Tuesday, April 28, 2009

The A3 and evidence-based healthcare

At the Rona Consulting Group (see "sister sites" at the left), my partners and I help health care organizations transform themselves into quality-conscious institutions capable of making money by employing the principles of the Toyota Management System. Most of the activities we undertake involve teams chartered using Toyota's famous A3 knowledge management system (after which this humble blog is named).

What is an A3?

"A3" refers to a large European paper size (297 x 420 millimeters or 11.69 x 16.54 inches) that is functionally equivalent to the Imperial tabloid (11 x 17 inches). Toyota uses A3 size paper to document its myriad improvement projects and the various team charters and reports generated in the course of project management. These documents are all referred to as "A3s." (For more details, see my book, Hoshin kanri for the lean enterprise (Productivity Press, 2006) or visit my web site (again, see "sister sites" at left) of the same name.)

How does an A3 work?

Essentially, an A3 creates a team charter that is a framework for a collaborative, multidisciplinary, scientific investigation of a problem. Every A3 requires the team leader or "author" to specify a quantitative improvement target and to integrate that target into a succinct narrative that that inspires or compels others to participate in the improvement process. This target statement--and supporting database--provide the framework for gathering and communicating the data that supports analysis and corrective action.

So how is this relevant to health care?

It plunges us into the beating heart of evidence-based health care. Every A3 document rests upon the scientific logic of the Deming Cycle of Plan, Do, Check, and Act (or PDCA). PDCA refers to the planning, doing, checking of a scientific experiment to improve work processes; the "A = acting" bit of PDCA refers to the publication of a new standard based upon a successful, verified experiment.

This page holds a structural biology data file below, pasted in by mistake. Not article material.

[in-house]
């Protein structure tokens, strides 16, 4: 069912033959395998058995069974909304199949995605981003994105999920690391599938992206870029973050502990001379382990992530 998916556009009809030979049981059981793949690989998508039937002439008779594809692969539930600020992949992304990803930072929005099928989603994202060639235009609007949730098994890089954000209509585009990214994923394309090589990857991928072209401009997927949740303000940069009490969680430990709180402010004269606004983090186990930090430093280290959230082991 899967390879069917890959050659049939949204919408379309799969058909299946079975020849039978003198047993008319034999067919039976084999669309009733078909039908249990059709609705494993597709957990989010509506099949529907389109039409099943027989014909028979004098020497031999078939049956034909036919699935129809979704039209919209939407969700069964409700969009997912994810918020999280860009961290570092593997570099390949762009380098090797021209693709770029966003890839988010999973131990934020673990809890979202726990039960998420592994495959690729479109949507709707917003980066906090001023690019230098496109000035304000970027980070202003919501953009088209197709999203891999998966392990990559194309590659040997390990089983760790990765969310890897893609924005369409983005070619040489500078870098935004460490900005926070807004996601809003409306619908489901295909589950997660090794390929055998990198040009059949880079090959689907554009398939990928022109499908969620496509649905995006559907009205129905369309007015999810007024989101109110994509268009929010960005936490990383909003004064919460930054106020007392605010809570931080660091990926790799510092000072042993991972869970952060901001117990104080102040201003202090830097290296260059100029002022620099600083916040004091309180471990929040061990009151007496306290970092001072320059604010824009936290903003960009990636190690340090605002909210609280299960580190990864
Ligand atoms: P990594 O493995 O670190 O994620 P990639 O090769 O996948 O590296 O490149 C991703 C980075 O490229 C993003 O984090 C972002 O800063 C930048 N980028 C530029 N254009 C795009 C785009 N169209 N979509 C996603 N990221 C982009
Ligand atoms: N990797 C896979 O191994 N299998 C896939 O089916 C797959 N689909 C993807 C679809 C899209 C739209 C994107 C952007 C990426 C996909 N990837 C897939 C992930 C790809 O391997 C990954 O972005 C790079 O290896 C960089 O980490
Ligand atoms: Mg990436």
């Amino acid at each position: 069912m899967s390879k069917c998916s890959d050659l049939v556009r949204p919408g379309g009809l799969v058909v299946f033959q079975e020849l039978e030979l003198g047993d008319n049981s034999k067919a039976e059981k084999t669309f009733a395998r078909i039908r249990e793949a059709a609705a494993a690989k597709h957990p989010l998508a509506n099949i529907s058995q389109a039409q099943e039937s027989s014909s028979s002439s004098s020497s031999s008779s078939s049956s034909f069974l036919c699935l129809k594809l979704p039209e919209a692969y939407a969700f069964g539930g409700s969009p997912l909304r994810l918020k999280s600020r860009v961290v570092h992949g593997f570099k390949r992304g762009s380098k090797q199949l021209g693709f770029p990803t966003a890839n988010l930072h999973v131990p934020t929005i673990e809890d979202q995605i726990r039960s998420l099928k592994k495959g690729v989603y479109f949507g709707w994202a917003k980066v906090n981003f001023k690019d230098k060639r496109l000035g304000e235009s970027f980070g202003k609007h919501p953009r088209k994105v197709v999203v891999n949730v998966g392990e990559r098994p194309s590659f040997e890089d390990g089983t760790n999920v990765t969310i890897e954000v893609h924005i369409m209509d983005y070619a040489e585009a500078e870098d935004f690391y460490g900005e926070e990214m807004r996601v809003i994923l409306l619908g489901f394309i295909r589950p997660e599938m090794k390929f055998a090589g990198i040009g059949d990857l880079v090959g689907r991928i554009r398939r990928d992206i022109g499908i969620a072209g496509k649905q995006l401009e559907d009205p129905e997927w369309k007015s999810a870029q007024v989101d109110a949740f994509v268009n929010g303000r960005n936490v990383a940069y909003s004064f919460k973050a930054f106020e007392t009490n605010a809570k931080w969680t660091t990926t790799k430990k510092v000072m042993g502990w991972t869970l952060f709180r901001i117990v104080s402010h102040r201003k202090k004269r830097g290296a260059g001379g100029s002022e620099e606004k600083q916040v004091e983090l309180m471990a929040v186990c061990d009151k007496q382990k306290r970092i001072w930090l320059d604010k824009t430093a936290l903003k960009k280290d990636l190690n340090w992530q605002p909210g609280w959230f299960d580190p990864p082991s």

Tell me again how this is relevant to health care...

So tell me again how this is relevant to health care in some way that is not relevant to other industries? You've got me there, because evidence-based improvement is capable of cutting through the defenses of all types of entrenched interests, including the considerable defenses of management and organized unions universal to industries of all persuasions, including manufacturing and service industries, which of course include the health care industry.

It becomes clear.

Now it becomes clear, at least to the economist in me--I am a trained economist and economic reasoning is a principle unifying thread in this blog--why health care is a "special case," so to speak. Health care is an industry that has the usual, conservative management hierarchy plus multiple unions of considerable power. Actually, I prefer to refer to unions as "guilds." All guilds tend to restrict economic freedom in order to enhance the financial power of their members. Health care's guilds wield very considerable power (for starters, who has not heard of the American Medical Association?), power more potent perhaps (?) than the guild of the United Autoworkers.... In this connection, see Sharon Begley's cheeky Newsweek article, "Why Doctors Hate Science" (http://www.newsweek.com/id/187006).

Moreover, this economically dire situation (dire, that is, from the perspective of a free-market-loving economist) is compounded by the fact that health care organizations tend to have very few competitors, domestic or foreign (although this is changing as the costs of health care rise and the relative costs of travel fall). Predictably, this exacerbates the traditionalist perspective of management and reinforces the monopolistic tendencies of health care's guilds.

At a stroke, we have a logical explanation for a) why health care is relatively (or abnormally) poor with respect to quality and cost, not to mention the ability to adapt to changes in its environment; and b) why the scientific, evidence-based approach of Toyota's A3 knowledge management process is so very very relevant.

An inconvenient truth.

As Jesus so very inconveniently once said, "The truth shall set you free." Toyota's A3 process of PDCA (plan, do, and check your experiment, and then act on the results by publishing new standards) is a rigorous, truth-telling process that any industry may benefit from. But with all of its noncompetitive limitations--entrenched bureaucracy, multiple and powerful guilds, and a pronounced lack of competition--health care will (as surely as night follows day) benefit more than most.

Tom Jackson
Portland, Oregon

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